Elegantly, efficiently, and economically …yes! There are two unalterable facts to consider: the holiday season is upon us and this miserable economy has hit our pocket books in a big way!
Whether you’re entertaining friends or business associates, you can do it at home. Forget pricey restaurants. That money is more wisely spent on other things. What you can also forget are the bags of chips, beer, and soda cans, paper plates, and plastic cutlery. These things are fine for the Fourth of July and birthday celebrations but certain holidays require bit more finesse.
First of all, decide if you want to invite people for lunch or dinner. Will it be casual or formal? Keep your invitation list manageable. It may be better to invite eight people at a time and do it twice than have sixteen people all at once. Another decision you must make is whether it will be a sit-down dinner or self-serve buffet.
Your advance planning schedule should include:
* the menu
* table setting and décor ( tablecloth or placemats?)
* background music selections ( nothing loud and brassy)
* areas you need to clear ( get rid of the clutter!)
* small gifts you may want to give (Check out the Dollar Store!)
Casserole recipes abound and they can be made well in advance. If you plan to serve salad, put the greens in a large salad bowl and place other vegetables such as tomatoes, peppers, mushrooms, and other salad items in partitioned dishes, Let guests select what they want in their salad. Restaurants do it and so can you!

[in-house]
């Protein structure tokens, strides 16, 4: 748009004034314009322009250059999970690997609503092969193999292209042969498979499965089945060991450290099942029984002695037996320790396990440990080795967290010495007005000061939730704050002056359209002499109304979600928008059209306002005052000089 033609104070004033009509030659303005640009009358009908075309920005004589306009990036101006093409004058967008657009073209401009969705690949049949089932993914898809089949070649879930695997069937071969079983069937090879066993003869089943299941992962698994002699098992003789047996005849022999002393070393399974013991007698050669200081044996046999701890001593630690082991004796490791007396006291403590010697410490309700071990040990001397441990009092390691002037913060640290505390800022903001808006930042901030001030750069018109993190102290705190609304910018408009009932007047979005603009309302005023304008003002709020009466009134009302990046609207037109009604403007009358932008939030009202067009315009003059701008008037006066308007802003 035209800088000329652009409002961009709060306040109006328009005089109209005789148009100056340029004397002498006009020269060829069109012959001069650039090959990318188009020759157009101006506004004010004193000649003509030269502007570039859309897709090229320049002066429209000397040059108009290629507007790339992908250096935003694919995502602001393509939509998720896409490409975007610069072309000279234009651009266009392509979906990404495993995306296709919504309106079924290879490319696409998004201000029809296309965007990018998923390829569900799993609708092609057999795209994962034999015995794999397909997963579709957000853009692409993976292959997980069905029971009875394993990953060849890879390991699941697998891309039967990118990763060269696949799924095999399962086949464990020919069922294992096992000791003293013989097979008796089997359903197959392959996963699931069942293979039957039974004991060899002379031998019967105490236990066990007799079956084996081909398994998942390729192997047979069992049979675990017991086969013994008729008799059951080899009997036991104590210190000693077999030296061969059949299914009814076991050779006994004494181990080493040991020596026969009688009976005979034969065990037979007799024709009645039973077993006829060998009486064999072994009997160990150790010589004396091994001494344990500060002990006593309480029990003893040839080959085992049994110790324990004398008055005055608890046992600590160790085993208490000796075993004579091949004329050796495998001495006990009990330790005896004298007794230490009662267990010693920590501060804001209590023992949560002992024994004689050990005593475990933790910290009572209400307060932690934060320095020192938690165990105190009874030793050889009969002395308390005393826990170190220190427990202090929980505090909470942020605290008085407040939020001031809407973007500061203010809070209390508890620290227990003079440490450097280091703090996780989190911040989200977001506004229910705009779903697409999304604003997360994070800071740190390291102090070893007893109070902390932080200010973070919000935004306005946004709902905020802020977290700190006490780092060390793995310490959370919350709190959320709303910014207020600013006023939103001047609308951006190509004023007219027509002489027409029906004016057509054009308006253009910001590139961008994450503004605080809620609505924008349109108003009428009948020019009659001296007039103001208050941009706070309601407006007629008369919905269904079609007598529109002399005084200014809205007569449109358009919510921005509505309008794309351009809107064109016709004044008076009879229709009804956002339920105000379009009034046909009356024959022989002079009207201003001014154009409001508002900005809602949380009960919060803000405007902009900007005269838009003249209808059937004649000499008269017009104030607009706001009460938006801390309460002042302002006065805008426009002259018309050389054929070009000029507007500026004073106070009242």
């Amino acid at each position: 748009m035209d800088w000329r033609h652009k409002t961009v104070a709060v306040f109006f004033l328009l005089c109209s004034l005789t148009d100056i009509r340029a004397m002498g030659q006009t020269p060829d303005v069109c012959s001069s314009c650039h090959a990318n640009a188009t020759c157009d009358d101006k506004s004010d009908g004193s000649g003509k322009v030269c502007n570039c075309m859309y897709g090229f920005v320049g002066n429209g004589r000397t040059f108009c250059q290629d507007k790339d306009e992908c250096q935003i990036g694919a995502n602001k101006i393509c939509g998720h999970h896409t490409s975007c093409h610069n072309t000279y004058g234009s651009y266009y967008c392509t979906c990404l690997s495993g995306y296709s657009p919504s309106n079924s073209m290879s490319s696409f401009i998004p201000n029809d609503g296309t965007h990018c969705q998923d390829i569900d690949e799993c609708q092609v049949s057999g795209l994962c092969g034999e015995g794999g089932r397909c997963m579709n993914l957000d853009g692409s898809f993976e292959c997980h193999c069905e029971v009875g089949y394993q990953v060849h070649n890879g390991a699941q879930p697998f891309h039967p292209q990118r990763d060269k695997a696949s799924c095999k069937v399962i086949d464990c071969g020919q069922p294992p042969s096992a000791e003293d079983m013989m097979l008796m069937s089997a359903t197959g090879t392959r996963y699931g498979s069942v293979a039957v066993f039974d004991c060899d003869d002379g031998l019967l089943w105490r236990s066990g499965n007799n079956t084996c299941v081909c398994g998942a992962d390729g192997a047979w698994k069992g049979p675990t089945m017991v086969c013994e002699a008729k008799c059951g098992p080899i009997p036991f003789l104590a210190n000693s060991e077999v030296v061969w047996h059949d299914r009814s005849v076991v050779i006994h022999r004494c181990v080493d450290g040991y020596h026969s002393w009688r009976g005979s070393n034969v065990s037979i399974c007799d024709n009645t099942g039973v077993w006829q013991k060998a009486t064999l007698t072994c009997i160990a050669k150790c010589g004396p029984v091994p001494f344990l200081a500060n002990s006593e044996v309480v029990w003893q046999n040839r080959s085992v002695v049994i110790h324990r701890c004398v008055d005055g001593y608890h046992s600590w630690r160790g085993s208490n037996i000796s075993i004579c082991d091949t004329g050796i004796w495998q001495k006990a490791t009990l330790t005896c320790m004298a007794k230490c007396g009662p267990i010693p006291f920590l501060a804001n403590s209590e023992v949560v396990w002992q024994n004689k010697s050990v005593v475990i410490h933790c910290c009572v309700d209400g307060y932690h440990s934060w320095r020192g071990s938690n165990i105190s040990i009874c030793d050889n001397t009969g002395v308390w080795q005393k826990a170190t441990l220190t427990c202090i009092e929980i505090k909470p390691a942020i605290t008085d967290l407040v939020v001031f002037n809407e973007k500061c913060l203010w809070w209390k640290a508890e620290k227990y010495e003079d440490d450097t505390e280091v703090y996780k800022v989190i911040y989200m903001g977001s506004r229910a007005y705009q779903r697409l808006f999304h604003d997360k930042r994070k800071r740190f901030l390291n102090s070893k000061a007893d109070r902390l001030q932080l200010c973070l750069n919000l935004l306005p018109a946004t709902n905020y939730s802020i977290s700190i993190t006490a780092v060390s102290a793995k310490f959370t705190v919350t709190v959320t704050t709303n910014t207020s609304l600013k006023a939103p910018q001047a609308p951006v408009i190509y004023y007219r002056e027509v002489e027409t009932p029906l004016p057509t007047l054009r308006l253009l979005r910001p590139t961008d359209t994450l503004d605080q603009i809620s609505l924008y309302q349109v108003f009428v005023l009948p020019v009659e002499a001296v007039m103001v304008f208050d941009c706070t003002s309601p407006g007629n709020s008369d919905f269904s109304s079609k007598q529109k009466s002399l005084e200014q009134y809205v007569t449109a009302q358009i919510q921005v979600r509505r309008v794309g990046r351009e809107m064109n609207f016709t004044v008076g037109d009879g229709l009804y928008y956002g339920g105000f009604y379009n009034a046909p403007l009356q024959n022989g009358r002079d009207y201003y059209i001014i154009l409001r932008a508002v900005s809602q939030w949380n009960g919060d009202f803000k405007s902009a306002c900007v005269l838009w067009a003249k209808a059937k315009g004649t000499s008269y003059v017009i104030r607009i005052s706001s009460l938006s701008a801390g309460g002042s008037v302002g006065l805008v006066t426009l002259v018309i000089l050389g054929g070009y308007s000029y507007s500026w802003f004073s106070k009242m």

If you’re serving meat that needs to be sliced, do it ahead of time.
Never put bottles of condiments on the table. Salad dressings, mustard, and catsup should be placed in small bowls with a serving spoon. Water glasses at the table should be filled ahead of time. A small folding table can hold other beverages. If you’re serving wine with the meal, place the bottle on a coaster near you, and pour the drinks. Another bottle can be placed at the opposite end of the table where your spouse or another guest can pour.
Dessert can be served on individual dishes from the kitchen or served at the table by you. Before serving dessert, you will want to clear the table. Never scrape plates or stack dishes in front of company. Dishes should be removed two by two from the table.
How about those after-dinner drinks? Your guests should be able to select from regular coffee, decaf, or tea. If you’re serving a liquor, be sure to have liquor glasses on hand.
Efficient hosting means preparing everything in advance. Your guests don’t want to see a frazzled person opening the door. Dirty pots and pans in the kitchen won’t be seen because the food preparation was done in advance and simply needs to be heated.
It is wise to have a repertoire of menus to rely on because the more often you make those dishes, the easier and quicker it becomes.
How economical can it be? It depends on what you choose to serve. A Swiss-turkey-ham bake serving six can be made for under ten dollars. It’s always a good idea to stock up on certain ingredients when they are on sale. For example, this recipe calls for Stove Top stuffing, water chestnut slices, cubed ham and turkey, cream of mushroom soup, and grated Swiss cheese. Supermarkets run specials on all these items from time to time so it pays to stock up on such items.
If you plan to buy take- out food, you will spend more money.
The elegant hostess will be well-aware of cultural diversity. If some of your guests celebrate a different kind of holiday, make an effort to learn about their celebration; then engage them in conversation about their holiday traditions.
‘Tis indeed the season to be jolly and you’re sure to find yourself brimming over with holiday glee once you begin to master the Triple E Way to holiday entertaining.